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 June 2019

 

 

 

 

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Entering Dodd Narrows at Flood

 

 Are you are looking for bee information?

I'm losing interest in bees lately and bee-related posts are infrequent these days but at one time I was very involved in beekeeping. Just about every topic has been covered somewhere on this site some time or another. Your best bets for finding ideas are:

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Note: I have been doing a bit of bee writing lately and there is some mention on recent pages, but it is mixed in with my daily life.

 

 

Saturday June 1st 2019

Today A mix of sun and cloud. Risk of a thunderstorm late this afternoon. Widespread smoke. Wind becoming south 20 km/h this afternoon. High 26. UV index 8 or very high.
Tonight Partly cloudy. Becoming clear late this evening. Risk of a thunderstorm this evening. Hazy this evening. Wind south 20 km/h becoming light this evening. Low 9.

Again, the night was quiet and the boat swung in the tide, but barely moved.

I'm up at 0545.  I meet Colin at eight in Nanaimo. Apparently we'll watch the race start from Cassiopeia, then drive the van to Mill Bay.  The rest is rather vague, but there is talk of my doing a refresher for several students next week.  I'll find out shortly.


The view from Cassiopeia this morning.

I was up at 0545 and ate my steel cut oats.  My BG is reading a bit lower today, but not back to normal. I motored over to the Boat Basin and picked up Colin.

We motored out into the Bay and checked the wind farther out for our team and reported back.  Wind was blowing ten knots and promised a good start.

We then hid out behind a log boom for the start and followed the fleet out and around Protection Island.  Our boat, Alegria, was dead last.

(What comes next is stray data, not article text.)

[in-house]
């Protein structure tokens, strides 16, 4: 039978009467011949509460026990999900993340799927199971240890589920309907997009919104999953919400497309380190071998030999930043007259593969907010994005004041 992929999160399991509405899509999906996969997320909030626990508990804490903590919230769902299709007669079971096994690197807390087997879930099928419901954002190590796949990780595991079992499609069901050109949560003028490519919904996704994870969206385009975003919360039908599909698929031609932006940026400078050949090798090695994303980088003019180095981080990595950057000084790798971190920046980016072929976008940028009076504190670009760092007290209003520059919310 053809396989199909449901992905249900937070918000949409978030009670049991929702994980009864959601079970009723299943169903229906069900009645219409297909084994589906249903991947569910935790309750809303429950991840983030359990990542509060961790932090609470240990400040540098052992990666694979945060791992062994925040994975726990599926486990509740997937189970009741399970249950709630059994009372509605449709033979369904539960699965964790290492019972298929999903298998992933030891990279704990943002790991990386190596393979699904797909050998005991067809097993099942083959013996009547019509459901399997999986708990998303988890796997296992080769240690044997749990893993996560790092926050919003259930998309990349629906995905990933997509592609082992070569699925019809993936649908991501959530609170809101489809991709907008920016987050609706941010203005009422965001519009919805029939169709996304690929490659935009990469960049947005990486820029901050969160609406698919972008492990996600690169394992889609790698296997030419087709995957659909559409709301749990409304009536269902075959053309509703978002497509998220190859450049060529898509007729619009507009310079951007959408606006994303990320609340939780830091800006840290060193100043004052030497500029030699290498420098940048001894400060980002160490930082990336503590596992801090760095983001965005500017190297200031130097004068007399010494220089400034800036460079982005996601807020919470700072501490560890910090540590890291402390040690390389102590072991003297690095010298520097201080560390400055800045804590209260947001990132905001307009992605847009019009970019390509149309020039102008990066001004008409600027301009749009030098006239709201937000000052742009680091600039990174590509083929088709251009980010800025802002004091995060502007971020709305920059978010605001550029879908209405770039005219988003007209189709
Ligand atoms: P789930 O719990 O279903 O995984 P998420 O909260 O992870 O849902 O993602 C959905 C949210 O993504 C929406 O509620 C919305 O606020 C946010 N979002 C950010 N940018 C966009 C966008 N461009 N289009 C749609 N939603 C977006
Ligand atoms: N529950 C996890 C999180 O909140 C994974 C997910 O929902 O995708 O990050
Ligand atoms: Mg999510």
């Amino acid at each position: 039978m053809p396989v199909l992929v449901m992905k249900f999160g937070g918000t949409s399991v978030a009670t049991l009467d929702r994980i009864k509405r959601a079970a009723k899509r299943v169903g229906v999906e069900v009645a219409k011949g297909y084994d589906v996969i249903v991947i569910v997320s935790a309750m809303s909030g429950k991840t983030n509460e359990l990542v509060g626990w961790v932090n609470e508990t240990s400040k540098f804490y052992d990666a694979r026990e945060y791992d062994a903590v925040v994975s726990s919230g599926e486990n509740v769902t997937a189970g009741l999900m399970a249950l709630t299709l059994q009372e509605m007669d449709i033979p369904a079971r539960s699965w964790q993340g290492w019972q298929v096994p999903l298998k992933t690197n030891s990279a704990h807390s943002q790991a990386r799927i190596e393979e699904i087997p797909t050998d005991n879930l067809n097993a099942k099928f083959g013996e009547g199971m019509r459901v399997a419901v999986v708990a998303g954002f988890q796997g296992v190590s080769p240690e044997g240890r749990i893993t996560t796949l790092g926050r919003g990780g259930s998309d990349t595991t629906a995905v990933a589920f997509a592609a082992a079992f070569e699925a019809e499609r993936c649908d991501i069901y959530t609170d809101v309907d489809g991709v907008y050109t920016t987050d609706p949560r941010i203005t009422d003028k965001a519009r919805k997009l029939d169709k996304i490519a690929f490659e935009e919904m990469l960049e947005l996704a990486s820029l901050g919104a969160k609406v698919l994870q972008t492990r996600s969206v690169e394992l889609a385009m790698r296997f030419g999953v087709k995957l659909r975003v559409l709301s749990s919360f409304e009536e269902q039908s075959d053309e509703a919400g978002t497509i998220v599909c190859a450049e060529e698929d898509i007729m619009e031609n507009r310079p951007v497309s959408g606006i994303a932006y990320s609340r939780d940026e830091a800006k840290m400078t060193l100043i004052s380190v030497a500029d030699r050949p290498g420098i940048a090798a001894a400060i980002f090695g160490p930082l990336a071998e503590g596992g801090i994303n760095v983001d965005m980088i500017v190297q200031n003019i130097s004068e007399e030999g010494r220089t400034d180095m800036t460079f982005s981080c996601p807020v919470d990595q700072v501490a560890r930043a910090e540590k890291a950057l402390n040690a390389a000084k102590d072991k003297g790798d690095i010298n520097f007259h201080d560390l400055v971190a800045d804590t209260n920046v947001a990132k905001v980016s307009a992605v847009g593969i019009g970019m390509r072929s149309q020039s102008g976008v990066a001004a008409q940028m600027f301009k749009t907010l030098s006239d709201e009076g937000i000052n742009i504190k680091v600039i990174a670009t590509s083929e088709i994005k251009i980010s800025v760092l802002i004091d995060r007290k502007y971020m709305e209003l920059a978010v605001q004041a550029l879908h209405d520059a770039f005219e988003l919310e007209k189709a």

Racers heading out of the bay after the 0930 start

Colin and I continued around the island and came back into the harbour by the back channel and over to the Boat Basin again to Leave Cassiopeia for a few hours while we drove the van to Mill Bay.

We were assigned a difficult dock space.  The wind was gusting in the entrance and the space looked small.  In turning around, the wind caught the bow and pushed Cassiopeia sideways down the narrow channel.  Cassiopeia is 42 feet long and it does not take much wind to carry the boat along.

Quick action by Colin and the owner of a small boat fended us off and I managed to recover by backing down a gap and getting bow to wind.  We were then assigned a more accessible space on an outer dock.

Nobody said boo about the gong show.  The boat owner we almost wiped out with our ten-ton behemoth smiled and waved that all was good.  Colin acted as if nothing had happened.  I was embarrassed but we all know these things happen and if everyone came out okay, it's over and we can rejoice.

We tied up on an outer dock and I locked up the boat while Colin got the van and returned to get me.  We then drove to the motel where he had left his truck. 

He set out in the truck and I followed to Tim Hortons in Ladysmith, driving the van  By then, it was noon and I had used my last spoonful of coffee on the boat this morning for a single cup so I was ready for more.

We had lunch and carried on to the Walmart in Duncan where we spent a half-hour.  By then, we were definitely running out of time.  Our plan was to meet Dawn  at the Mill Bay ferry lineup in time for her to take the van on the 1350 ferry to Brentwood Bay.

From Walmart, we drove directly to the ferry, but when we arrived the ferry was full and already lining up for the next sailing.  Dawn seemed unfazed got into the van and headed for the Malahat.  The ferry takes a half hour to reach the Saanich Peninsula and the twisting Malahat mountain road takes only fifteen minutes longer.

Colin drove me back to Cassiopeia and along the way tried to get me to go with him to Comox, cross there on the Little River Ferry to Powell River, then sail Magic Moments, my Bavaria 34, back to Vancouver to be on display and get more June bookings. From Vancouver, I'd return to Nanaimo and Cassiopeia by bus and ferry. Then I'd continue back to Sidney unless something else cropped up. I considered it, but said the plan has too many moving parts to work smoothly.

The Cooper staff has a nickname for every boat. Magic Moments is referred to privately as 'Magic Mushroom'.

First, I'd have to tie Cassiopeia up at Stones, then Colin would have to get to Little River by the 7:10 sailing.  I knew there would be hitches and distractions and I'd be missing the last sailing and be stuck in Comox overnight.  Then the trip to Vancouver would take a day or two....

Colin dropped me at the boat and I moved across to the anchorage again.  My first drop placed me too close to a neighbour who informed me he had 250 feet of rope out.  I don't like to anchor near boats on rope as they move farther, faster, and differently than boats on chain like me.  I moved and re-anchored.

I had a bite and lay down for a nap. 


Strong wind warning in effect